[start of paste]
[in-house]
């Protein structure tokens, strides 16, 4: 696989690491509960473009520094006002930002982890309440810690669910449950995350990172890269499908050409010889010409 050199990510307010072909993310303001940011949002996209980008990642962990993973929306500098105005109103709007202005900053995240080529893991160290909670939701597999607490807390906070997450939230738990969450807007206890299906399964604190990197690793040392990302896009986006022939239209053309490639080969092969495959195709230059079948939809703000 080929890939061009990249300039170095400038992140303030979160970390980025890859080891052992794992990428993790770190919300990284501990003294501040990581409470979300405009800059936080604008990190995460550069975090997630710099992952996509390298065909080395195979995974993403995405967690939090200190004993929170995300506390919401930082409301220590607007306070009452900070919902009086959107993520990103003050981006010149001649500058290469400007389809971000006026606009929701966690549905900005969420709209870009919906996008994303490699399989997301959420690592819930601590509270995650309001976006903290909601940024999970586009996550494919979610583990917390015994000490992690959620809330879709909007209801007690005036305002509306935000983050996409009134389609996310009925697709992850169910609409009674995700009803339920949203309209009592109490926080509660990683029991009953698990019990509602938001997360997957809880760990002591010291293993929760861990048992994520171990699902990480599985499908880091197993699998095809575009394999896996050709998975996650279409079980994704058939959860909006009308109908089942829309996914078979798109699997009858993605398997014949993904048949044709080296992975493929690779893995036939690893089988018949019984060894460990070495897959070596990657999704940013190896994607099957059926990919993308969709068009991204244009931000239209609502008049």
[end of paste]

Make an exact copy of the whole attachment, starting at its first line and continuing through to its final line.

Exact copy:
[in-house]
């Protein structure tokens, strides 16, 4: 696989690491509960473009520094006002930002982890309440810690669910449950995350990172890269499908050409010889010409 050199990510307010072909993310303001940011949002996209980008990642962990993973929306500098105005109103709007202005900053995240080529893991160290909670939701597999607490807390906070997450939230738990969450807007206890299906399964604190990197690793040392990302896009986006022939239209053309490639080969092969495959195709230059079948939809703000 080929890939061009990249300039170095400038992140303030979160970390980025890859080891052992794992990428993790770190919300990284501990003294501040990581409470979300405009800059936080604008990190995460550069975090997630710099992952996509390298065909080395195979995974993403995405967690939090200190004993929170995300506390919401930082409301220590607007306070009452900070919902009086959107993520990103003050981006010149001649500058290469400007389809971000006026606009929701966690549905900005969420709209870009919906996008994303490699399989997301959420690592819930601590509270995650309001976006903290909601940024999970586009996550494919979610583990917390015994000490992690959620809330879709909007209801007690005036305002509306935000983050996409009134389609996310009925697709992850169910609409009674995700009803339920949203309209009592109490926080509660990683029991009953698990019990509602938001997360997957809880760990002591010291293993929760861990048992994520171990699902990480599985499908880091197993699998095809575009394999896996050709998975996650279409079980994704058939959860909006009308109908089942829309996914078979798109699997009858993605398997014949993904048949044709080296992975493929690779893995036939690893089988018949019984060894460990070495897959070596990657999704940013190896994607099957059926990919993308969709068009991204244009931000239209609502008049």